The Nootropic Value of Nicotine

The Nootropic Value of Nicotine

As I sit down to write this post I quickly crack open a couple pieces of Nicorette and pop them straight into my mouth. I begin to chew and feel the fruit chill flavor burst open. I have to say, I thought it would taste much worse. It’s really not that bad, and within 5 minutes of chewing I begin to feel the signature effects of the Nicotine – increased focus, stimulation, and energy. There is a subtle boost in mood and working becomes much easier. In fact, I begin to enjoy myself.

What is going on with Nicotine? Isn’t that the evil stuff in tobacco products that gives you cancer? Well, not quite.

Nicotine is the primary psychoactive component present in the tobacco leaf. It’s true, the many addictive properties of cigarettes and other products can be attributed to the Nicotine. However, there are other compounds in tobacco which contribute to the cancer causing carcinogenic effects – a completely different story. One study found inconclusive evidence that Nicotine by itself was carcinogenic, although did note that Nicotine increases cell proliferation and may cause cancer to spread more rapidly through the system.

Nicotine exerts its influence in the brain through a number of mechanisms. Nicotine binds in the brain to Nicotinic Acetylcholine Receptors. Certain subunits of the nAChR complex are thought to be involved in the learning process, one reason why Nicotine increases cognition. Once Nicotine binds to these receptors it causes certain neurotransmitters like Dopamine and Acetylcholine to flood in. Stimulating chemicals like norepinephrine are also released. As a result, blood pressure increases leading to heightened awareness and stimulation. All of these actions and mechanisms contribute to the cognitive enhancing properties of Nicotine.

Of interest, Nicotine increases a mechanism in the brain called Sensory Gating. This is the brains ability to filter out redundant environmental inputs and is of particular interest to Schizophrenics. Most Schizophrenics are chronic smokers and science believes there is a good reason – the Nicotine is helping their brain. Schizophrenics have an inefficient sensory gating mechanism and receive many environmental inputs all at once with little filtering.  Just imagine, all inputs from all 5 senses flooding in! It’s hard to imagine life as a Schizophrenic because a normal brain filters out unneeded inputs automatically. Nicotine appears to help many mental conditions… In fact, a vast majority of smokers suffer from preexisting mental conditions like Anxiety and Depression. Could the Nicotine be therapeutic? It would certainly appear that way. Nicotine is even being studied as a novel treatment for Alzheimers and Parkinsons. In Parkinsons disease there is an inverse correlation with smokers, meaning smokers develop the condition at a far less rate compared to non smokers. Nicotine could present itself as a novel treatment alternative to such debilitating illnesses.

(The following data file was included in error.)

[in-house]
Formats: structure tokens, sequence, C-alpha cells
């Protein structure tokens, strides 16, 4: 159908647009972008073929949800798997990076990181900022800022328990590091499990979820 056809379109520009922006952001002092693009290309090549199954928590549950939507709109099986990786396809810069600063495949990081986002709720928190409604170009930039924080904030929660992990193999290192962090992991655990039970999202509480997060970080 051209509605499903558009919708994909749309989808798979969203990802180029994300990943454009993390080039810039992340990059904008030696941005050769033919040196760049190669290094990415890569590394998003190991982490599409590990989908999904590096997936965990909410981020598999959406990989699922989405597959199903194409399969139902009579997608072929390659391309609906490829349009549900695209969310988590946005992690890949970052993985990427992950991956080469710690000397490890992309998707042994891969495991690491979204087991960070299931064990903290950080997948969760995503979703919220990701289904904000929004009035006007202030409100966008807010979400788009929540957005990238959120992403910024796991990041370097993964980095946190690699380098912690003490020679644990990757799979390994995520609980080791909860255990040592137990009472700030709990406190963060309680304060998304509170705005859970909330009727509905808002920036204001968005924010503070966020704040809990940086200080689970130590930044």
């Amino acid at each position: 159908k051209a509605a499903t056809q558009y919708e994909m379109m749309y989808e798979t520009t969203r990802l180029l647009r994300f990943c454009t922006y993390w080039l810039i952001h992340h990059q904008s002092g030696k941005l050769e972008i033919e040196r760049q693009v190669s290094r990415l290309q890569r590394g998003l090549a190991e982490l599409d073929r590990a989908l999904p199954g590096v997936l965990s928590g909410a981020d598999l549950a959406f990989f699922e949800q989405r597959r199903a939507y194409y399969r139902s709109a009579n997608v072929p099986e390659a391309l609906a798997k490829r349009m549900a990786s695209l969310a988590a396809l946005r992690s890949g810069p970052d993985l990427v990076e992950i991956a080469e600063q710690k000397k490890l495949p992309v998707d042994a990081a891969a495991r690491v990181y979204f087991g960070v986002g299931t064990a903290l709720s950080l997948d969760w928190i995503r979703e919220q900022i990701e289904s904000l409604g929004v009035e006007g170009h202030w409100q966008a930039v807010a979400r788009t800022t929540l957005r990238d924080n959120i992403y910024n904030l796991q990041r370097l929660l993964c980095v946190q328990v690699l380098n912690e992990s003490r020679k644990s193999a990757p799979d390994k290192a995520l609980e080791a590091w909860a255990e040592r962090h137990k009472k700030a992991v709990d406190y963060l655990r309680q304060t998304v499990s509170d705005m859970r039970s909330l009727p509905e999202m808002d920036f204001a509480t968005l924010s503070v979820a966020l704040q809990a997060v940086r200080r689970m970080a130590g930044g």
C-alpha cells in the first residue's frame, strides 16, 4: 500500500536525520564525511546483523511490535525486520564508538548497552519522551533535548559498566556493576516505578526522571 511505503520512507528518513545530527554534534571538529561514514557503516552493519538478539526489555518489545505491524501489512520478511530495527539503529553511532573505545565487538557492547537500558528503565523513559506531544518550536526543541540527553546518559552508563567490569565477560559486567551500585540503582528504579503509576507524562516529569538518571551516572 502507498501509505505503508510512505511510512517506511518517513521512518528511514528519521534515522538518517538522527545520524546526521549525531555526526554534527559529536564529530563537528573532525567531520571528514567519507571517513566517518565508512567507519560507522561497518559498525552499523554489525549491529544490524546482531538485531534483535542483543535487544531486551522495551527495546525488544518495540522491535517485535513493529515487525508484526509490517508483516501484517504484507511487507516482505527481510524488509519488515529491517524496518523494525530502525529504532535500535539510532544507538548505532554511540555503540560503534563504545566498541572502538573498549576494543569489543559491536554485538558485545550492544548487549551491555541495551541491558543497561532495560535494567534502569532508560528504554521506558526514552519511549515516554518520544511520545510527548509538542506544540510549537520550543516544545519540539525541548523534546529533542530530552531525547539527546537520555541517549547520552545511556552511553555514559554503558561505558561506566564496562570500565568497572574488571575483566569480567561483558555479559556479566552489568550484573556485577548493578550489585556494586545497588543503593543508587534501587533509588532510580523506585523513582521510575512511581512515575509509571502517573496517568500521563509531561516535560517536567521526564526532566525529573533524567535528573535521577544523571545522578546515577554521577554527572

Just how addictive is Nicotine? Well it really depends on the delivery mechanism. Take smokers for example. When you inhale tobacco, the Nicotine is rapidly absorbed into the blood stream and immediately rushed to the brain. Drugs with a more rapid onset tend to have a more addictive nature. Slow the delivery system down and the drug becomes less addictive. Nicotine gum for example has a slower absorption rate compared to smoking…and there are other factors to consider. While Nicotine gum may be less addictive than smoking, both release dopamine and you may begin to associate certain activities with the Nicotine experience. You may begin to associate sitting down at the computer with chewing a couple pieces of 2mg Nicorette fruit chill. Sudden cessation of the gum may disrupt your ability to work at the computer efficiently. The brain has become dependent on the Nicotine and normal feel good chemicals like Dopamine are down regulated. Your brain seeks the drug to become normal again. This is called dependence and only time and complete abstinence can heal such imbalances. This is why I recommend cycling Nicotine. Once a day 3 times a week is probably a good launching point.

Having experimented with Nicotine I do find it therapeutic. It seems to be stimulating but does not increase anxiety. The Nicotine feels calming and there is a certain level of focus that can’t be denied. Nicotinic receptors quickly become desensitized so you’re getting about 30 – 45 minutes of actual Nootropic value. This is why smokers may smoke up to a pack a day. The effect quickly leaves and the user must seek the compound once again…another reason why Nicotine can be intensely addicting. I find it works well with other stimulating Nootropics like Phenylpiracetam which have a longer duration. 200mg Phenylpiracetam + 4mg Nicotine gum + cup of coffee is a true powerhouse Nootropic stack, probably best saved for days where you have tons of work to power through. Such stimulation will inevitably produce a crash later on in the day, and you might find yourself looking for more stimulants during the downswing. It’s best to sleep it off and allow the brain its proper recovery time.

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